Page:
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Organization DBA PAIR
Pair Project
Former Names --
Organization received a competitive grant from the Boston Foundation in the past five years No

Summary

Mission StatementMORE »

Thousands of people flee from persecution each year and arrive in the U.S. without any knowledge of the legal system or money to pay for a lawyer. PAIR helps fill that void by recruiting, training and mentoring volunteer lawyers to represent asylum-seekers without charge, and advises and represents immigration detainees.

Mission Statement

Thousands of people flee from persecution each year and arrive in the U.S. without any knowledge of the legal system or money to pay for a lawyer. PAIR helps fill that void by recruiting, training and mentoring volunteer lawyers to represent asylum-seekers without charge, and advises and represents immigration detainees.

FinancialsMORE »

Fiscal Year July 01, 2012 to June 30, 2013
Projected Income $484,900.00
Projected Expense $484,080.00

ProgramsMORE »

  • Detention Center Initiative
  • Pro Bono Asylum Program

Revenue vs. Expense ($000s)

Expense Breakdown 2011 (%)

Expense Breakdown 2010 (%)

Expense Breakdown 2009 (%)

For more details regarding the organization's financial information, select the financial tab and review available comments.


Overview

Mission Statement

Thousands of people flee from persecution each year and arrive in the U.S. without any knowledge of the legal system or money to pay for a lawyer. PAIR helps fill that void by recruiting, training and mentoring volunteer lawyers to represent asylum-seekers without charge, and advises and represents immigration detainees.

Background Statement

In 1989, PAIR was formed by a coalition of legal services agencies, civil rights and civil liberties organizations, and bar associations to meet emergency needs for legal representation of  asylum-seekers and immigration detainees.  Since then, PAIR staff and pro bono attorneys have provided legal services to clients who have come to the U.S. from 90 countries all over the world, from Afghanistan to Zimbabwe, have provided direct legal services and consultations to more than 6,000 clients, and have recruited, trained and mentored over 1,500 volunteer lawyers in Massachusetts.

Impact Statement

The Political Asylum/Immigration Representation Project (PAIR) is the premier provider of pro bono immigration legal services to asylum-seekers and immigrants unjustly detained in Massachusetts. In FY 2011, PAIR coordinated pro bono attorney representation that exceeded $7.5 million, and overall PAIR has a 95% successful outcome in its asylum cases. PAIR provides hope and a new beginning to asylum-seekers, torture survivors and immigration detainees.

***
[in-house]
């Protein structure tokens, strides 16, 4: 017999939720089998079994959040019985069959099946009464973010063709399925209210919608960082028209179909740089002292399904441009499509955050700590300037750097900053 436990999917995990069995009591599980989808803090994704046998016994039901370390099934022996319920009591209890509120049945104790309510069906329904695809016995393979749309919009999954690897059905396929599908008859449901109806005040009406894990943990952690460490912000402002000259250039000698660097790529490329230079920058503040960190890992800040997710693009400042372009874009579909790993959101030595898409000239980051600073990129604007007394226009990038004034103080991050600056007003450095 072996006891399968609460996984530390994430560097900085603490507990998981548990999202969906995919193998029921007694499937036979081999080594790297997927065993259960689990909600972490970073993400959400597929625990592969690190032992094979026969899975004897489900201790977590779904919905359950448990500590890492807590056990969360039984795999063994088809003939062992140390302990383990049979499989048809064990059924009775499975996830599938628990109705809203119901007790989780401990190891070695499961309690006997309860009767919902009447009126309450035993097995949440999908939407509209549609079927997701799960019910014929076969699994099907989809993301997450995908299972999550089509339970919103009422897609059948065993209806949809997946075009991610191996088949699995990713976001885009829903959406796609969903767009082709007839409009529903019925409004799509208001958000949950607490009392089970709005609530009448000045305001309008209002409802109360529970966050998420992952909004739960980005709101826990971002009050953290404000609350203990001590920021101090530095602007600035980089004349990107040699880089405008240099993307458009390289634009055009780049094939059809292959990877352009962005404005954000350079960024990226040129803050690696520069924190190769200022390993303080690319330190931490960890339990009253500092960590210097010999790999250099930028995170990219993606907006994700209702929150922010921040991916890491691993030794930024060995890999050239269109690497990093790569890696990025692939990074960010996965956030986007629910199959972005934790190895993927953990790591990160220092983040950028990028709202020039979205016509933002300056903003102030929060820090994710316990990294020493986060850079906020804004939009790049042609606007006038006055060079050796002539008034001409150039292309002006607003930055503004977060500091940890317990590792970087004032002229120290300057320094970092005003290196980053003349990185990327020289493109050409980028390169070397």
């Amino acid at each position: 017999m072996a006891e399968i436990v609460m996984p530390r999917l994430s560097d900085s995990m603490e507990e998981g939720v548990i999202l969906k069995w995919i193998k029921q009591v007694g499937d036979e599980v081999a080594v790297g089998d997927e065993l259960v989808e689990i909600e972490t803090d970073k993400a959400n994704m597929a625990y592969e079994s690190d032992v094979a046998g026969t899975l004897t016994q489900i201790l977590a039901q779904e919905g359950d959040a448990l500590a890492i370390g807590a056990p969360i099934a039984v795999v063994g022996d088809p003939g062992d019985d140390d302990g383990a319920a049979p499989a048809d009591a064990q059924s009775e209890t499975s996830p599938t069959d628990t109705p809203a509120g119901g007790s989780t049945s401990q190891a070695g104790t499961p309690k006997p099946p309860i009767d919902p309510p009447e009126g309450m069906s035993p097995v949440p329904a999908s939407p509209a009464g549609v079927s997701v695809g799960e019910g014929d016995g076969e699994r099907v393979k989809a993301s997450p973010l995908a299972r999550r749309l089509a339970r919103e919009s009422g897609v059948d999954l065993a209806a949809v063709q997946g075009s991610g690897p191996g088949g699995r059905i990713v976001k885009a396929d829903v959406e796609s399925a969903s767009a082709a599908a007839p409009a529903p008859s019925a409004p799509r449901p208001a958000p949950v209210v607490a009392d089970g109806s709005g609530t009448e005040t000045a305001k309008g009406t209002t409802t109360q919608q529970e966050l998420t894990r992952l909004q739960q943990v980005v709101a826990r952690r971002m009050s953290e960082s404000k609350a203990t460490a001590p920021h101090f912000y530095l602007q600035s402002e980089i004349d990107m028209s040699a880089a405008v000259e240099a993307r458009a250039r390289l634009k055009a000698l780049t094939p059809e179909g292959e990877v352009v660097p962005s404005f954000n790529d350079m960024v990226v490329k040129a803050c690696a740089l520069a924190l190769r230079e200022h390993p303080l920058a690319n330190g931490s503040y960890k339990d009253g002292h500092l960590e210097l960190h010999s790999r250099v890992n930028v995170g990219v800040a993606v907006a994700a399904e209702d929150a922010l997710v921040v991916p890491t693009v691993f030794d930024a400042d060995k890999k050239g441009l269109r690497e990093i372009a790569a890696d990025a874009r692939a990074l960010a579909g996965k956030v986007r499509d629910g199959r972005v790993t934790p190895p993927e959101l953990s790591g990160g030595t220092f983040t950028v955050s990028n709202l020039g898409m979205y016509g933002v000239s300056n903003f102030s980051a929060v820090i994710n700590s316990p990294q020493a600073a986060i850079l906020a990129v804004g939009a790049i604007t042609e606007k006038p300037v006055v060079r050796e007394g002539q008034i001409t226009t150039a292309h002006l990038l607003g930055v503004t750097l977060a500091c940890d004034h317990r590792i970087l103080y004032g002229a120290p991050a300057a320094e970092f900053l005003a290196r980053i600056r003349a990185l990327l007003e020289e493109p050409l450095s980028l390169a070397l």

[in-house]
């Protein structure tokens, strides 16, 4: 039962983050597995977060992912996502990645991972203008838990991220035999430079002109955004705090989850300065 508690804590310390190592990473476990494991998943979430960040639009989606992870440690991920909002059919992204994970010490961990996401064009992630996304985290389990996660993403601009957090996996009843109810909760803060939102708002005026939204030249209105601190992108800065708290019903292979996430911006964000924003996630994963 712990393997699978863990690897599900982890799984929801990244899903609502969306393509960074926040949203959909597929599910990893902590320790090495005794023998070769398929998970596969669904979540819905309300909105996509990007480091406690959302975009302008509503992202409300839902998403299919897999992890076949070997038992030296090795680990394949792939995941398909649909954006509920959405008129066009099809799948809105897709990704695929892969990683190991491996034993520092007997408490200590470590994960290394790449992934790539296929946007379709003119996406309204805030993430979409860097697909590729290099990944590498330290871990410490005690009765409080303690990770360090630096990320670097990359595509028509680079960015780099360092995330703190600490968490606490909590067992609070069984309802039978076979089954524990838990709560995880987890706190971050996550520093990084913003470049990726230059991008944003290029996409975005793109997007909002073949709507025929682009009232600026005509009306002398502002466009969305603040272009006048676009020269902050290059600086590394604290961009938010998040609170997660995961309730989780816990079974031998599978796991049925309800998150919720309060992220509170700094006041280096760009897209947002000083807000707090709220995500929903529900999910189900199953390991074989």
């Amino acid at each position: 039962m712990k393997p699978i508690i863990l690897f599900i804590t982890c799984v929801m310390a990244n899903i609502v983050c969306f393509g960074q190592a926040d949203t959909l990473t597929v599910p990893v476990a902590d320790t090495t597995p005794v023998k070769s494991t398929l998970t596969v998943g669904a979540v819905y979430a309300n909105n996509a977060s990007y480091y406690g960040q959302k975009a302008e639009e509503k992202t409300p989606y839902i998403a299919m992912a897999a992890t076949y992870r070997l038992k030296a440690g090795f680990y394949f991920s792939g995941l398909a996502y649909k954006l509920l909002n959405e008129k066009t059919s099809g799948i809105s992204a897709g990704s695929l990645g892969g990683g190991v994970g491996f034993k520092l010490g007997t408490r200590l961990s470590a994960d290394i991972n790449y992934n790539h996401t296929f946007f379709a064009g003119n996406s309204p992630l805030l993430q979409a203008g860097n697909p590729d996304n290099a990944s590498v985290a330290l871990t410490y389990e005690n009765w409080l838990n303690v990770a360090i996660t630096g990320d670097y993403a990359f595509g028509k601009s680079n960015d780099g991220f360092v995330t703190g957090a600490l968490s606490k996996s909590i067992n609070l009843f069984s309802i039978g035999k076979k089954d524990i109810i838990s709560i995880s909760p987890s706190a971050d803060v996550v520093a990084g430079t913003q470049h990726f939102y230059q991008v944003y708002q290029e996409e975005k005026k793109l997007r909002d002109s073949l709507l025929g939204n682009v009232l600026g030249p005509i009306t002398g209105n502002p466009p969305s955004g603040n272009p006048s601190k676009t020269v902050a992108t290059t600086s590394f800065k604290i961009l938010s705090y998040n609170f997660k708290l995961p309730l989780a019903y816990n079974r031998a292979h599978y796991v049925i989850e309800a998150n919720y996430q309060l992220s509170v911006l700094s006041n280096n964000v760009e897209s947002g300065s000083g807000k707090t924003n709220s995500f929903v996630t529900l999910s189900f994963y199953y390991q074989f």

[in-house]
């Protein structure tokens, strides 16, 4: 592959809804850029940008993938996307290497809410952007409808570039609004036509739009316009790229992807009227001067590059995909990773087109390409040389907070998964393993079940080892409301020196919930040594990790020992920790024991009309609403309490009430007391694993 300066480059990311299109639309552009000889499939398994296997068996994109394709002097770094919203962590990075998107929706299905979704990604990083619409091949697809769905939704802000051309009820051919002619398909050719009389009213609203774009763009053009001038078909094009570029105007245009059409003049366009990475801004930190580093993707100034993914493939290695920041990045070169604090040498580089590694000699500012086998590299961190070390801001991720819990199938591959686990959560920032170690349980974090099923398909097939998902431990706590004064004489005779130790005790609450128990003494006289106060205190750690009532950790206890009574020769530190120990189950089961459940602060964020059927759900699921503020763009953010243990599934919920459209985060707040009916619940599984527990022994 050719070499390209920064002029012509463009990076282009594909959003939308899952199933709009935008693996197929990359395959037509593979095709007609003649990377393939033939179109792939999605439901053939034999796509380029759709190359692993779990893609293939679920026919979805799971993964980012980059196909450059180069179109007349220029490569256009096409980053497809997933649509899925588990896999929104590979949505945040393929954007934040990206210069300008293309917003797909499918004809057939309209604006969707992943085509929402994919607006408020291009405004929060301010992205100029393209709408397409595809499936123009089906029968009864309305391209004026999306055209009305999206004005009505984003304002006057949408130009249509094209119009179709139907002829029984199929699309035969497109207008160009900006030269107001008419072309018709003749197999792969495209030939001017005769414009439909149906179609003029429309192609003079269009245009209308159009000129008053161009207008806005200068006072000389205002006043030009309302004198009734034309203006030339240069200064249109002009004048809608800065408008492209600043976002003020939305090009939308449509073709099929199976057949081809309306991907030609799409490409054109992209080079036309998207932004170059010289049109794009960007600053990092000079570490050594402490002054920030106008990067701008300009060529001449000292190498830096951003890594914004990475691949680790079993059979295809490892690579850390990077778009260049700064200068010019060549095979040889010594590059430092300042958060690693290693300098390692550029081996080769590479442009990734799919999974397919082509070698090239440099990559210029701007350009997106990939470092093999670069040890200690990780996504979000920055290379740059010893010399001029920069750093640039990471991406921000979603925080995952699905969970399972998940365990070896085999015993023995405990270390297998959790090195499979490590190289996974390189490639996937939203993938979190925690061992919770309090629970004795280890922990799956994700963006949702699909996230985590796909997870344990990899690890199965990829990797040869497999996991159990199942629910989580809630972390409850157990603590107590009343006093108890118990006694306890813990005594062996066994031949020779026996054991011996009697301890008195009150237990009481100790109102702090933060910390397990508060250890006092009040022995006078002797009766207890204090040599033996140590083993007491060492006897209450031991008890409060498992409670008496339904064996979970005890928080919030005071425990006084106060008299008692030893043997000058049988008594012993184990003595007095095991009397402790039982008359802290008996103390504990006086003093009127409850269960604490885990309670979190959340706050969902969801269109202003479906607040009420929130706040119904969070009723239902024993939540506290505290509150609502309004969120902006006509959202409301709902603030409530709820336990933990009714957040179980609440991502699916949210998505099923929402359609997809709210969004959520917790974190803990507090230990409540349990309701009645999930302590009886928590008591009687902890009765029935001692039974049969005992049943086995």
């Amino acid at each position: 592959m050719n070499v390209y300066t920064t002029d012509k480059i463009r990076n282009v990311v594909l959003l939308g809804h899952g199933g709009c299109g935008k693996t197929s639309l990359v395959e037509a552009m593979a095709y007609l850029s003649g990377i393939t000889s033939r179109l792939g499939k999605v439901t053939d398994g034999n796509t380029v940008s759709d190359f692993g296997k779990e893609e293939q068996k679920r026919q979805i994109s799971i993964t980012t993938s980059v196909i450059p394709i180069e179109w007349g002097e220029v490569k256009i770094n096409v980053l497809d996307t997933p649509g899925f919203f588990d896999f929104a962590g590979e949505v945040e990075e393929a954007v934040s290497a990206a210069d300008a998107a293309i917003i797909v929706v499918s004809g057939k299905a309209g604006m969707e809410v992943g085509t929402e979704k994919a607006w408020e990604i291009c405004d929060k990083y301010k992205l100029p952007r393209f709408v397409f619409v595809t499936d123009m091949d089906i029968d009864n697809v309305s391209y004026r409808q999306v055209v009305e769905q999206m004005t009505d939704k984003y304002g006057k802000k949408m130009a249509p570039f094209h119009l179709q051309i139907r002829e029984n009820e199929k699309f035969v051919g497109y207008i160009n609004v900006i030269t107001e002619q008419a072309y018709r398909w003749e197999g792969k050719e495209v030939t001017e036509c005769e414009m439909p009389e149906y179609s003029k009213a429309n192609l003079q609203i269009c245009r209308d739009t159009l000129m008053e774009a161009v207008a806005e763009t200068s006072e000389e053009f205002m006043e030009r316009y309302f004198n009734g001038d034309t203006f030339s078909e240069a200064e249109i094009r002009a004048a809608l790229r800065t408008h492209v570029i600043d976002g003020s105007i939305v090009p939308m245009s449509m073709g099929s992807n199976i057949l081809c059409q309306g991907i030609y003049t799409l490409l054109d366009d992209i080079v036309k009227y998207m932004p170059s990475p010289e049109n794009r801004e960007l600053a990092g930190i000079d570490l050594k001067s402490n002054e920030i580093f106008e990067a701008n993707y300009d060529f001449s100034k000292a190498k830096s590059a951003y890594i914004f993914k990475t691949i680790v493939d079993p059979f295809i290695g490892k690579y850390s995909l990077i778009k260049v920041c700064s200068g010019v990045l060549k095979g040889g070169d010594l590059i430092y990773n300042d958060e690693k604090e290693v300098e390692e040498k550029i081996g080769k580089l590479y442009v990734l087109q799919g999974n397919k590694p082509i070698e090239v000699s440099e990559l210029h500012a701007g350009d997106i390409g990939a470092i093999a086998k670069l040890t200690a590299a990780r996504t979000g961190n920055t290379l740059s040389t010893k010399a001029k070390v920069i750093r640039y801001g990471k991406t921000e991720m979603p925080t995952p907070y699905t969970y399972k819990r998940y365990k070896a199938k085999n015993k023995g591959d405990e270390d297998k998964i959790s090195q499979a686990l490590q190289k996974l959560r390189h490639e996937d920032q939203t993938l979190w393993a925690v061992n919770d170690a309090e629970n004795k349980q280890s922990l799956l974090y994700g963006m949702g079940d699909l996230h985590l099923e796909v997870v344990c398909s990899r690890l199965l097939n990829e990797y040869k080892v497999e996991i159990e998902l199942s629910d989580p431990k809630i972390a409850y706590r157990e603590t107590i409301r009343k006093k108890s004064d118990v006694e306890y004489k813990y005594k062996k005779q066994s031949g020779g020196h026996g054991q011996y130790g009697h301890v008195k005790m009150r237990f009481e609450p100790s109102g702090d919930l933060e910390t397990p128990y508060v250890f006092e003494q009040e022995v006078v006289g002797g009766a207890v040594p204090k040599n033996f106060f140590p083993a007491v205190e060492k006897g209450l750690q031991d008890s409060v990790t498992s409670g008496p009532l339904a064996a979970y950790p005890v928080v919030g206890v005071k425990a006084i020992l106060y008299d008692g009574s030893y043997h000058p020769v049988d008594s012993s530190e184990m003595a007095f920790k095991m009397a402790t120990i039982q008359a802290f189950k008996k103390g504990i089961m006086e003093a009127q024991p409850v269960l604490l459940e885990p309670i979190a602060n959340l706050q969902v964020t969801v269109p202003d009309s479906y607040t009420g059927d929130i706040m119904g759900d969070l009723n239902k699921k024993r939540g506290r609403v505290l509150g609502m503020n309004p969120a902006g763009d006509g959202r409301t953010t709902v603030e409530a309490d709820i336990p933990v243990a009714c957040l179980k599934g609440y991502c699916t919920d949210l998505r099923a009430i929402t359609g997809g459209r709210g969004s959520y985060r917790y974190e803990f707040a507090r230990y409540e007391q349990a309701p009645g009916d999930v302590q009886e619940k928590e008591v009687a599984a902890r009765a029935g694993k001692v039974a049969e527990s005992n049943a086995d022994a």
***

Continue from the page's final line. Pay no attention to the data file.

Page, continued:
Needs Statement

PAIR is facing a budgetary shortfall this fiscal year as foundation support has diminished due to low interest rates. PAIR is hoping individual donors and law firm partners and business supporters will make up the difference.

CEO Statement

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Board Chair Statement

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Geographic Area Served

In a specific U.S. city, cities, state(s) and/or region.
City of Boston- Citywide (Indiv. neighborhoods also listed)
City of Boston- Allston/ Brighton
City of Boston- Back Bay
City of Boston- Beacon Hill/ West End
City of Boston- Charlestown
City of Boston- Chinatown/ Leather District
City of Boston- North Dorchester
City of Boston- South Dorchester
City of Boston- Downtown
City of Boston- East Boston
City of Boston- Fenway/ Kenmore
City of Boston- Hyde Park
City of Boston- Jamaica Plain
City of Boston- Mattapan
City of Boston- Mission Hill
City of Boston- North End
City of Boston- Roslindale
City of Boston- Roxbury
City of Boston- South Boston
City of Boston- South End/Bay Village
City of Boston- Harbor Islands
City of Boston- West Roxbury
BERKSHIRE REGION, MA
CAPE &ISLANDS REGION, MA
CENTRAL REGION, MA
METROWEST REGION, MA
NORTHEAST REGION, MA
PIONEER VALLEY REGION, MA
SOUTHEAST REGION, MA
STATEWIDE
GREATER BOSTON REGION, MA

Low-income people who have fled from persecution throughout the world and are seeking political asylum in Massachusetts and low-income immigrants unjustly detained who have immigration cases in Massachusetts

Organization Categories

  1. Human Services - Ethnic/Immigrant Services
  2. Civil Rights, Social Action, Advocacy - Civil Rights
  3. Crime & Legal - Related - Legal Services

Independent research has been conducted on this organization's theory of change or on the effectiveness of this organization's program(s)

Under Development

Programs

Detention Center Initiative

Through the Detention Center Initiative, PAIR staff and pro bono attorneys advise and represent over 1,000 non-citizens detained by Immigration & Customs Enforcement whose immigration cases are pending in Massachusetts.  Many of these people are refugees who escaped persecution in their home countries. Others are immigrants who grew up in this country and now have U.S. citizen spouses and young children, and almost no connection to their country of birth.
Budget  $214,665.00
Category  Human Services
Population Served Immigrants/Newcomers/Refugees
Program Short-Term Success  --
Program Long-Term Success  PAIR has won release from detention and/or relief from deportation for over 100 clients who fear persecution if deported or permanent separation from spouses and children or other family members here in the U.S.
Program Success Monitored By  --
Examples of Program Success 
“Abdel,” a Sudanese refugee, was imprisoned in immigration detention for nine months, as the government sought to deport him. Because Abdel is a member of an ethnic group in Sudan against which genocide is being committed, he feared torture if he were forced to return. With excellent pro bono representation and the expert mentoring of the PAIR Detention Attorney, Abdel faced faced two hearings in Immigration Court and ultimately won his case.